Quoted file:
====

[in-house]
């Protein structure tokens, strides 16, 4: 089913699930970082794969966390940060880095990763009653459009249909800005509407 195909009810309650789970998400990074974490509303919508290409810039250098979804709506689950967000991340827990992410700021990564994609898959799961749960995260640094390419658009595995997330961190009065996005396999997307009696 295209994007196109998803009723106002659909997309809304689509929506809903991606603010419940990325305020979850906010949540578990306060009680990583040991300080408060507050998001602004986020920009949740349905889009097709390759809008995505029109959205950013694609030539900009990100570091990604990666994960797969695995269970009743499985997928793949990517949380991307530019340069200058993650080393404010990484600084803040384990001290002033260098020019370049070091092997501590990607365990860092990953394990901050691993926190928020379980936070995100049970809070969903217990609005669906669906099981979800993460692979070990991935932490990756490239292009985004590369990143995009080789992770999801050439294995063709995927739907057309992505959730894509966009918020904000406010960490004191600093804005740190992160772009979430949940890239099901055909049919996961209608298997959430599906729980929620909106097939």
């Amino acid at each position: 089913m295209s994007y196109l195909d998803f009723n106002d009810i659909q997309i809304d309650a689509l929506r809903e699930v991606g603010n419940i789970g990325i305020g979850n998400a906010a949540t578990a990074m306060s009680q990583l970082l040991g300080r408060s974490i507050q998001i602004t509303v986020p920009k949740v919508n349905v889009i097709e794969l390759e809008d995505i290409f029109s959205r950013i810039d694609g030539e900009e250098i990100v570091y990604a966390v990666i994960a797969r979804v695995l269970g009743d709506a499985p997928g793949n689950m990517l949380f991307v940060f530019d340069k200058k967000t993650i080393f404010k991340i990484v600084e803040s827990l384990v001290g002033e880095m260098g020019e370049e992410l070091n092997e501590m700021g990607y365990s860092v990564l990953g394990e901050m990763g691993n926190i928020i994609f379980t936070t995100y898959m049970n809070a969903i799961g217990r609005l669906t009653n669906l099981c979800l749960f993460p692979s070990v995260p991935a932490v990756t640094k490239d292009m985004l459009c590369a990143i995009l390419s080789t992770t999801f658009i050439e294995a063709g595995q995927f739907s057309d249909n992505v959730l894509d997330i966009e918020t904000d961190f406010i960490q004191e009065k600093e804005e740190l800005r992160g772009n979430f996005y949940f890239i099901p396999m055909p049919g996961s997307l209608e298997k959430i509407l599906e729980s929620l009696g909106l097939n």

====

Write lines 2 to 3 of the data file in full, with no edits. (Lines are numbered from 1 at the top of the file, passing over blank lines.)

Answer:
């Protein structure tokens, strides 16, 4: 089913699930970082794969966390940060880095990763009653459009249909800005509407 195909009810309650789970998400990074974490509303919508290409810039250098979804709506689950967000991340827990992410700021990564994609898959799961749960995260640094390419658009595995997330961190009065996005396999997307009696 295209994007196109998803009723106002659909997309809304689509929506809903991606603010419940990325305020979850906010949540578990306060009680990583040991300080408060507050998001602004986020920009949740349905889009097709390759809008995505029109959205950013694609030539900009990100570091990604990666994960797969695995269970009743499985997928793949990517949380991307530019340069200058993650080393404010990484600084803040384990001290002033260098020019370049070091092997501590990607365990860092990953394990901050691993926190928020379980936070995100049970809070969903217990609005669906669906099981979800993460692979070990991935932490990756490239292009985004590369990143995009080789992770999801050439294995063709995927739907057309992505959730894509966009918020904000406010960490004191600093804005740190992160772009979430949940890239099901055909049919996961209608298997959430599906729980929620909106097939």
């Amino acid at each position: 089913m295209s994007y196109l195909d998803f009723n106002d009810i659909q997309i809304d309650a689509l929506r809903e699930v991606g603010n419940i789970g990325i305020g979850n998400a906010a949540t578990a990074m306060s009680q990583l970082l040991g300080r408060s974490i507050q998001i602004t509303v986020p920009k949740v919508n349905v889009i097709e794969l390759e809008d995505i290409f029109s959205r950013i810039d694609g030539e900009e250098i990100v570091y990604a966390v990666i994960a797969r979804v695995l269970g009743d709506a499985p997928g793949n689950m990517l949380f991307v940060f530019d340069k200058k967000t993650i080393f404010k991340i990484v600084e803040s827990l384990v001290g002033e880095m260098g020019e370049e992410l070091n092997e501590m700021g990607y365990s860092v990564l990953g394990e901050m990763g691993n926190i928020i994609f379980t936070t995100y898959m049970n809070a969903i799961g217990r609005l669906t009653n669906l099981c979800l749960f993460p692979s070990v995260p991935a932490v990756t640094k490239d292009m985004l459009c590369a990143i995009l390419s080789t992770t999801f658009i050439e294995a063709g595995q995927f739907s057309d249909n992505v959730l894509d997330i966009e918020t904000d961190f406010i960490q004191e009065k600093e804005e740190l800005r992160g772009n979430f996005y949940f890239i099901p396999m055909p049919g996961s997307l209608e298997k959430i509407l599906e729980s929620l009696g909106l097939n």